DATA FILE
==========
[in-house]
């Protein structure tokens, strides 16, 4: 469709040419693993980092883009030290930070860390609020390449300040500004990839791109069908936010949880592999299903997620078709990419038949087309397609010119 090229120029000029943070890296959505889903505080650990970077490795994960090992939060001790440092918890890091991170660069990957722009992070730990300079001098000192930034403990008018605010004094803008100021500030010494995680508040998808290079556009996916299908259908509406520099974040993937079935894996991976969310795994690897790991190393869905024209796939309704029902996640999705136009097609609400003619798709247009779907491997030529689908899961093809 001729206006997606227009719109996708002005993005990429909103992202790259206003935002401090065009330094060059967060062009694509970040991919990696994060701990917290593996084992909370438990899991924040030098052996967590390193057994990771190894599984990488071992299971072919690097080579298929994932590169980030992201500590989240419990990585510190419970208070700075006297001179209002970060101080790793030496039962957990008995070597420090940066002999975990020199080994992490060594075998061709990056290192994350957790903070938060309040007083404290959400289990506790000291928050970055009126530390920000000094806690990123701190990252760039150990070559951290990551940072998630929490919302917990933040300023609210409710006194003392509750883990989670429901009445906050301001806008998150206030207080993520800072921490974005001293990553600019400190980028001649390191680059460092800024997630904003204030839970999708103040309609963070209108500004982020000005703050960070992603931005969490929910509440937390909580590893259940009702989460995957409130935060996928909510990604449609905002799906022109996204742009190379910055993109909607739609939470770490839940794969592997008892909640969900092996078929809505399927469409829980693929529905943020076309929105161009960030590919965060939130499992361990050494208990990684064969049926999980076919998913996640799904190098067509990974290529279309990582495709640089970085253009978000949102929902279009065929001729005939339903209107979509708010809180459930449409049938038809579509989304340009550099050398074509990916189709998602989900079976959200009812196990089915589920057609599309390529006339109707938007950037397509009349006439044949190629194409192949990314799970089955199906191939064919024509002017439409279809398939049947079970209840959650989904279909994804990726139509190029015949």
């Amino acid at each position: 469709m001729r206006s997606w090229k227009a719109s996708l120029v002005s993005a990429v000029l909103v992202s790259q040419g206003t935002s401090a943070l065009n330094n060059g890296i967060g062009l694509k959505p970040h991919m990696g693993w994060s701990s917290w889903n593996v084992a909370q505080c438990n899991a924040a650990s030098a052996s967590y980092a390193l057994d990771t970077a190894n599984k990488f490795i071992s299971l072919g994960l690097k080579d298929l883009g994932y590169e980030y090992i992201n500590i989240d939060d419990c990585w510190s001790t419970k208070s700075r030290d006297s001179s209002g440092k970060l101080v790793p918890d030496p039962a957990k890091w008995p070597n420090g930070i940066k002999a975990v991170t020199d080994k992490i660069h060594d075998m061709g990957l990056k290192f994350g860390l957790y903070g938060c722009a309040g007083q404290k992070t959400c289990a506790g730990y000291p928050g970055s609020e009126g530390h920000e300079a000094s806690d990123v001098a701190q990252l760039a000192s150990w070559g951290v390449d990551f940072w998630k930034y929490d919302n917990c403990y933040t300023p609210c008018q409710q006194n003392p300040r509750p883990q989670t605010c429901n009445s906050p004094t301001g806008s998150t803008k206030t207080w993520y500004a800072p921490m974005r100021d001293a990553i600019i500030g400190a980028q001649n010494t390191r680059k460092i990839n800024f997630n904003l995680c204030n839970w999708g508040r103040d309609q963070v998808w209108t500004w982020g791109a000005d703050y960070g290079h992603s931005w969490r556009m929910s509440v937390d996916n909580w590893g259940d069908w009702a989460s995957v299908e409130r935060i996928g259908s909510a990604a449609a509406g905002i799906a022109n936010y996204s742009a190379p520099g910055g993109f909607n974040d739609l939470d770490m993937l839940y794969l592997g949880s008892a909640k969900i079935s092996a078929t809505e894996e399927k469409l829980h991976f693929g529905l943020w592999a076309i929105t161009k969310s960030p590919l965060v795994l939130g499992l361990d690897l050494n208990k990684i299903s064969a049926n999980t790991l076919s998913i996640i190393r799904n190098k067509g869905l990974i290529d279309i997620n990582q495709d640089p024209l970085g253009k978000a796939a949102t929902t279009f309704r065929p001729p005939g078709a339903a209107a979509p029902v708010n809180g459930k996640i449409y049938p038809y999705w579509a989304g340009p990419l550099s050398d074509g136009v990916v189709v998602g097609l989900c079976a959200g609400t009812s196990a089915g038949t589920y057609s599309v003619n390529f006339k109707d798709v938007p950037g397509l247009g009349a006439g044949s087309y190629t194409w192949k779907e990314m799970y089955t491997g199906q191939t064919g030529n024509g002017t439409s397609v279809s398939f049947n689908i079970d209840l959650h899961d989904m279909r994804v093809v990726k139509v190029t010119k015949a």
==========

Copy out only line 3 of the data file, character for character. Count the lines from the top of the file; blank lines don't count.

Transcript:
């Amino acid at each position: 469709m001729r206006s997606w090229k227009a719109s996708l120029v002005s993005a990429v000029l909103v992202s790259q040419g206003t935002s401090a943070l065009n330094n060059g890296i967060g062009l694509k959505p970040h991919m990696g693993w994060s701990s917290w889903n593996v084992a909370q505080c438990n899991a924040a650990s030098a052996s967590y980092a390193l057994d990771t970077a190894n599984k990488f490795i071992s299971l072919g994960l690097k080579d298929l883009g994932y590169e980030y090992i992201n500590i989240d939060d419990c990585w510190s001790t419970k208070s700075r030290d006297s001179s209002g440092k970060l101080v790793p918890d030496p039962a957990k890091w008995p070597n420090g930070i940066k002999a975990v991170t020199d080994k992490i660069h060594d075998m061709g990957l990056k290192f994350g860390l957790y903070g938060c722009a309040g007083q404290k992070t959400c289990a506790g730990y000291p928050g970055s609020e009126g530390h920000e300079a000094s806690d990123v001098a701190q990252l760039a000192s150990w070559g951290v390449d990551f940072w998630k930034y929490d919302n917990c403990y933040t300023p609210c008018q409710q006194n003392p300040r509750p883990q989670t605010c429901n009445s906050p004094t301001g806008s998150t803008k206030t207080w993520y500004a800072p921490m974005r100021d001293a990553i600019i500030g400190a980028q001649n010494t390191r680059k460092i990839n800024f997630n904003l995680c204030n839970w999708g508040r103040d309609q963070v998808w209108t500004w982020g791109a000005d703050y960070g290079h992603s931005w969490r556009m929910s509440v937390d996916n909580w590893g259940d069908w009702a989460s995957v299908e409130r935060i996928g259908s909510a990604a449609a509406g905002i799906a022109n936010y996204s742009a190379p520099g910055g993109f909607n974040d739609l939470d770490m993937l839940y794969l592997g949880s008892a909640k969900i079935s092996a078929t809505e894996e399927k469409l829980h991976f693929g529905l943020w592999a076309i929105t161009k969310s960030p590919l965060v795994l939130g499992l361990d690897l050494n208990k990684i299903s064969a049926n999980t790991l076919s998913i996640i190393r799904n190098k067509g869905l990974i290529d279309i997620n990582q495709d640089p024209l970085g253009k978000a796939a949102t929902t279009f309704r065929p001729p005939g078709a339903a209107a979509p029902v708010n809180g459930k996640i449409y049938p038809y999705w579509a989304g340009p990419l550099s050398d074509g136009v990916v189709v998602g097609l989900c079976a959200g609400t009812s196990a089915g038949t589920y057609s599309v003619n390529f006339k109707d798709v938007p950037g397509l247009g009349a006439g044949s087309y190629t194409w192949k779907e990314m799970y089955t491997g199906q191939t064919g030529n024509g002017t439409s397609v279809s398939f049947n689908i079970d209840l959650h899961d989904m279909r994804v093809v990726k139509v190029t010119k015949a």